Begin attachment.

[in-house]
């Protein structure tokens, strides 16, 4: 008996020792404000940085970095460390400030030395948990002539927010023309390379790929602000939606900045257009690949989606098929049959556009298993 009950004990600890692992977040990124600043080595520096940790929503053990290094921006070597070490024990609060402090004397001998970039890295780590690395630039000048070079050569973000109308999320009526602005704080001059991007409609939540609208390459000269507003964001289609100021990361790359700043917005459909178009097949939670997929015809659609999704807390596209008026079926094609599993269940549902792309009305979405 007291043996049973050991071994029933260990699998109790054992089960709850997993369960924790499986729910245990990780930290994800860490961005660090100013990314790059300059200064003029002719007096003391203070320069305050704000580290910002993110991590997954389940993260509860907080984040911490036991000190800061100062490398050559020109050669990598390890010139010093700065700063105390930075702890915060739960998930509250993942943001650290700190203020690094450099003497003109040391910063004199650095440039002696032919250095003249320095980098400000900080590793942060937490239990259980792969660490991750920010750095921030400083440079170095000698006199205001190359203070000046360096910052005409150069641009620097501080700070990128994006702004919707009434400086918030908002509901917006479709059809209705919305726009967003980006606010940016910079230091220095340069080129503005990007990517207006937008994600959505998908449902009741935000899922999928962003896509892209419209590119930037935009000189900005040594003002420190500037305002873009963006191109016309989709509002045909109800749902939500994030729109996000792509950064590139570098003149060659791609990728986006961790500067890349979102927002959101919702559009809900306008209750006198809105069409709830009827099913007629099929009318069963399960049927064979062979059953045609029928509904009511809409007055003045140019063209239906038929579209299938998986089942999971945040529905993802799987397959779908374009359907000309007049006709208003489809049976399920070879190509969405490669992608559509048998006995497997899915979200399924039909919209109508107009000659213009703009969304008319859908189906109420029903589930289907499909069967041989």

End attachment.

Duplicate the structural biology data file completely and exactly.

[in-house]
């Protein structure tokens, strides 16, 4: 008996020792404000940085970095460390400030030395948990002539927010023309390379790929602000939606900045257009690949989606098929049959556009298993 009950004990600890692992977040990124600043080595520096940790929503053990290094921006070597070490024990609060402090004397001998970039890295780590690395630039000048070079050569973000109308999320009526602005704080001059991007409609939540609208390459000269507003964001289609100021990361790359700043917005459909178009097949939670997929015809659609999704807390596209008026079926094609599993269940549902792309009305979405 007291043996049973050991071994029933260990699998109790054992089960709850997993369960924790499986729910245990990780930290994800860490961005660090100013990314790059300059200064003029002719007096003391203070320069305050704000580290910002993110991590997954389940993260509860907080984040911490036991000190800061100062490398050559020109050669990598390890010139010093700065700063105390930075702890915060739960998930509250993942943001650290700190203020690094450099003497003109040391910063004199650095440039002696032919250095003249320095980098400000900080590793942060937490239990259980792969660490991750920010750095921030400083440079170095000698006199205001190359203070000046360096910052005409150069641009620097501080700070990128994006702004919707009434400086918030908002509901917006479709059809209705919305726009967003980006606010940016910079230091220095340069080129503005990007990517207006937008994600959505998908449902009741935000899922999928962003896509892209419209590119930037935009000189900005040594003002420190500037305002873009963006191109016309989709509002045909109800749902939500994030729109996000792509950064590139570098003149060659791609990728986006961790500067890349979102927002959101919702559009809900306008209750006198809105069409709830009827099913007629099929009318069963399960049927064979062979059953045609029928509904009511809409007055003045140019063209239906038929579209299938998986089942999971945040529905993802799987397959779908374009359907000309007049006709208003489809049976399920070879190509969405490669992608559509048998006995497997899915979200399924039909919209109508107009000659213009703009969304008319859908189906109420029903589930289907499909069967041989």